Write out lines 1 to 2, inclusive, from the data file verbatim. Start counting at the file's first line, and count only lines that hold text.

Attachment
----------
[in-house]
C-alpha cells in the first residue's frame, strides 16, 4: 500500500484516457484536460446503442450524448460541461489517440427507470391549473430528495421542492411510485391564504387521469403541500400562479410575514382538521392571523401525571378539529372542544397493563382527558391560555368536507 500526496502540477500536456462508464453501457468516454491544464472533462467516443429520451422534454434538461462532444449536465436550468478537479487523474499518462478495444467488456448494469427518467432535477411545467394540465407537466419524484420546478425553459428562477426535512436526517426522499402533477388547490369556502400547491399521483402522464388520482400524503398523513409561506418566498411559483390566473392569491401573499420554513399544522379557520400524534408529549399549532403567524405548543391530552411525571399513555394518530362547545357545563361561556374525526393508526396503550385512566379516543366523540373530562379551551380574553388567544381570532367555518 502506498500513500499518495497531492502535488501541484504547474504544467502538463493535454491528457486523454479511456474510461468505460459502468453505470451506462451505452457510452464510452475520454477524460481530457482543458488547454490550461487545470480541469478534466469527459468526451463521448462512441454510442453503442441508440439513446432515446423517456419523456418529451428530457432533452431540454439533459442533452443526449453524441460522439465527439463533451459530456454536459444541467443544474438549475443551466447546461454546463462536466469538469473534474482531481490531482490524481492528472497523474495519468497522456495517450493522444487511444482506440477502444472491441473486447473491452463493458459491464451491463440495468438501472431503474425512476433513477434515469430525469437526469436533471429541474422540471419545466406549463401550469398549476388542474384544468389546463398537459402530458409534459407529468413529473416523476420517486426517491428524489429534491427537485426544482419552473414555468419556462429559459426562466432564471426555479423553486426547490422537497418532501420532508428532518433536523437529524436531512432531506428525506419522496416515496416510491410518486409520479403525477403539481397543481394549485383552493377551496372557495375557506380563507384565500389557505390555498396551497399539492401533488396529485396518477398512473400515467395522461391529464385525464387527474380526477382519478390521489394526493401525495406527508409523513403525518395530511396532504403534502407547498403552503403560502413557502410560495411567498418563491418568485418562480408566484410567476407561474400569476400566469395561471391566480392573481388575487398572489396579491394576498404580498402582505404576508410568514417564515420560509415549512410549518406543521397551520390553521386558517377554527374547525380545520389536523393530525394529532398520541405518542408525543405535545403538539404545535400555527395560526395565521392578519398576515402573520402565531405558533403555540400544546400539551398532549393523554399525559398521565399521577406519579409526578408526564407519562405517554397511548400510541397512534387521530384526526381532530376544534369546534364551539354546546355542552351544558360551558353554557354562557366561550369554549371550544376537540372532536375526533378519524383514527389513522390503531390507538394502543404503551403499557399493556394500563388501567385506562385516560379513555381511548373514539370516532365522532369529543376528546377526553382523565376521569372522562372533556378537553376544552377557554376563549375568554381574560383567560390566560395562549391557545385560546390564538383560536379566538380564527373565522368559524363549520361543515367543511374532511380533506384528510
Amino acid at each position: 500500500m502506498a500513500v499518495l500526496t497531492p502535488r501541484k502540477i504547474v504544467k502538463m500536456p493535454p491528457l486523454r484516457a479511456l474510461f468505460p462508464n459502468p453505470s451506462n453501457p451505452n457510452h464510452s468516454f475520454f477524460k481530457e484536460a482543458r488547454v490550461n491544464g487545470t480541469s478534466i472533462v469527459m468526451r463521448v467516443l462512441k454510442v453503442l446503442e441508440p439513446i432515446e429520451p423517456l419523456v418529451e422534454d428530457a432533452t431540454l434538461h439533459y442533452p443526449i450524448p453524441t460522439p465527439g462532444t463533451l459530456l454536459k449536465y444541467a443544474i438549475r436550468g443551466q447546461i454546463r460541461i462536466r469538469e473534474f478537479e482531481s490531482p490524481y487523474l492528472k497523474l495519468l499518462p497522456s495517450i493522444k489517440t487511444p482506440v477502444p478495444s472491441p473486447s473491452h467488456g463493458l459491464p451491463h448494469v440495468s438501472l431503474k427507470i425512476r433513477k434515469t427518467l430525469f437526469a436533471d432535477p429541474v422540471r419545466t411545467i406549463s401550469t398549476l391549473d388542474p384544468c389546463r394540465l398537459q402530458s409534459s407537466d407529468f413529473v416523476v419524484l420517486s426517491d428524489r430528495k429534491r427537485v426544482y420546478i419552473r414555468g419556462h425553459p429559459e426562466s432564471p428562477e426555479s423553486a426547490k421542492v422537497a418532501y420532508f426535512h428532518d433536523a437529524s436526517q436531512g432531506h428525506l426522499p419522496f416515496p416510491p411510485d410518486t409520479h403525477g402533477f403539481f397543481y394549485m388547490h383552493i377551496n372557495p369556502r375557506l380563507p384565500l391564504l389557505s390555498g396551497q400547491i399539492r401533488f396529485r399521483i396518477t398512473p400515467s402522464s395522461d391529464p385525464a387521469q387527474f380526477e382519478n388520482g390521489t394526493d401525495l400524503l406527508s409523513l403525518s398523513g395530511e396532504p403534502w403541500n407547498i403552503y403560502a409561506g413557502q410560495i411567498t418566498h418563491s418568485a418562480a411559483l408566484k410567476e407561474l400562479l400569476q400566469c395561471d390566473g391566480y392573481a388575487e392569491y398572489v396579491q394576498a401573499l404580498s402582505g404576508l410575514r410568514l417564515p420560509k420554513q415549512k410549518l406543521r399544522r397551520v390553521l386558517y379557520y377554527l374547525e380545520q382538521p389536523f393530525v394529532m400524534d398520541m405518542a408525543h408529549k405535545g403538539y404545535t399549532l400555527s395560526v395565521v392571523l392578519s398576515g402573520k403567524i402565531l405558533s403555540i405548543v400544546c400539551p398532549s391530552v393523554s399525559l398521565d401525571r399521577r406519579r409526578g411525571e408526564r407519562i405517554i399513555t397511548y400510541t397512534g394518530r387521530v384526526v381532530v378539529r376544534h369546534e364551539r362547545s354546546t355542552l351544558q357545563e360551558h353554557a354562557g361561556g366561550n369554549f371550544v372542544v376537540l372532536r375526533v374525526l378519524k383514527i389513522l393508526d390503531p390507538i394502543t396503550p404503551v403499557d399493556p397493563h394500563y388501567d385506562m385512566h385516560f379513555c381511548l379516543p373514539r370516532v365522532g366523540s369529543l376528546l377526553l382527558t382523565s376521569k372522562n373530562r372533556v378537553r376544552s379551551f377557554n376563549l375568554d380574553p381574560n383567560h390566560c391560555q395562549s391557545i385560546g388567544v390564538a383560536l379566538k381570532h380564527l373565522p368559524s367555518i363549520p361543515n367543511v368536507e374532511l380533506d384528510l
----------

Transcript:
[in-house]
C-alpha cells in the first residue's frame, strides 16, 4: 500500500484516457484536460446503442450524448460541461489517440427507470391549473430528495421542492411510485391564504387521469403541500400562479410575514382538521392571523401525571378539529372542544397493563382527558391560555368536507 500526496502540477500536456462508464453501457468516454491544464472533462467516443429520451422534454434538461462532444449536465436550468478537479487523474499518462478495444467488456448494469427518467432535477411545467394540465407537466419524484420546478425553459428562477426535512436526517426522499402533477388547490369556502400547491399521483402522464388520482400524503398523513409561506418566498411559483390566473392569491401573499420554513399544522379557520400524534408529549399549532403567524405548543391530552411525571399513555394518530362547545357545563361561556374525526393508526396503550385512566379516543366523540373530562379551551380574553388567544381570532367555518 502506498500513500499518495497531492502535488501541484504547474504544467502538463493535454491528457486523454479511456474510461468505460459502468453505470451506462451505452457510452464510452475520454477524460481530457482543458488547454490550461487545470480541469478534466469527459468526451463521448462512441454510442453503442441508440439513446432515446423517456419523456418529451428530457432533452431540454439533459442533452443526449453524441460522439465527439463533451459530456454536459444541467443544474438549475443551466447546461454546463462536466469538469473534474482531481490531482490524481492528472497523474495519468497522456495517450493522444487511444482506440477502444472491441473486447473491452463493458459491464451491463440495468438501472431503474425512476433513477434515469430525469437526469436533471429541474422540471419545466406549463401550469398549476388542474384544468389546463398537459402530458409534459407529468413529473416523476420517486426517491428524489429534491427537485426544482419552473414555468419556462429559459426562466432564471426555479423553486426547490422537497418532501420532508428532518433536523437529524436531512432531506428525506419522496416515496416510491410518486409520479403525477403539481397543481394549485383552493377551496372557495375557506380563507384565500389557505390555498396551497399539492401533488396529485396518477398512473400515467395522461391529464385525464387527474380526477382519478390521489394526493401525495406527508409523513403525518395530511396532504403534502407547498403552503403560502413557502410560495411567498418563491418568485418562480408566484410567476407561474400569476400566469395561471391566480392573481388575487398572489396579491394576498404580498402582505404576508410568514417564515420560509415549512410549518406543521397551520390553521386558517377554527374547525380545520389536523393530525394529532398520541405518542408525543405535545403538539404545535400555527395560526395565521392578519398576515402573520402565531405558533403555540400544546400539551398532549393523554399525559398521565399521577406519579409526578408526564407519562405517554397511548400510541397512534387521530384526526381532530376544534369546534364551539354546546355542552351544558360551558353554557354562557366561550369554549371550544376537540372532536375526533378519524383514527389513522390503531390507538394502543404503551403499557399493556394500563388501567385506562385516560379513555381511548373514539370516532365522532369529543376528546377526553382523565376521569372522562372533556378537553376544552377557554376563549375568554381574560383567560390566560395562549391557545385560546390564538383560536379566538380564527373565522368559524363549520361543515367543511374532511380533506384528510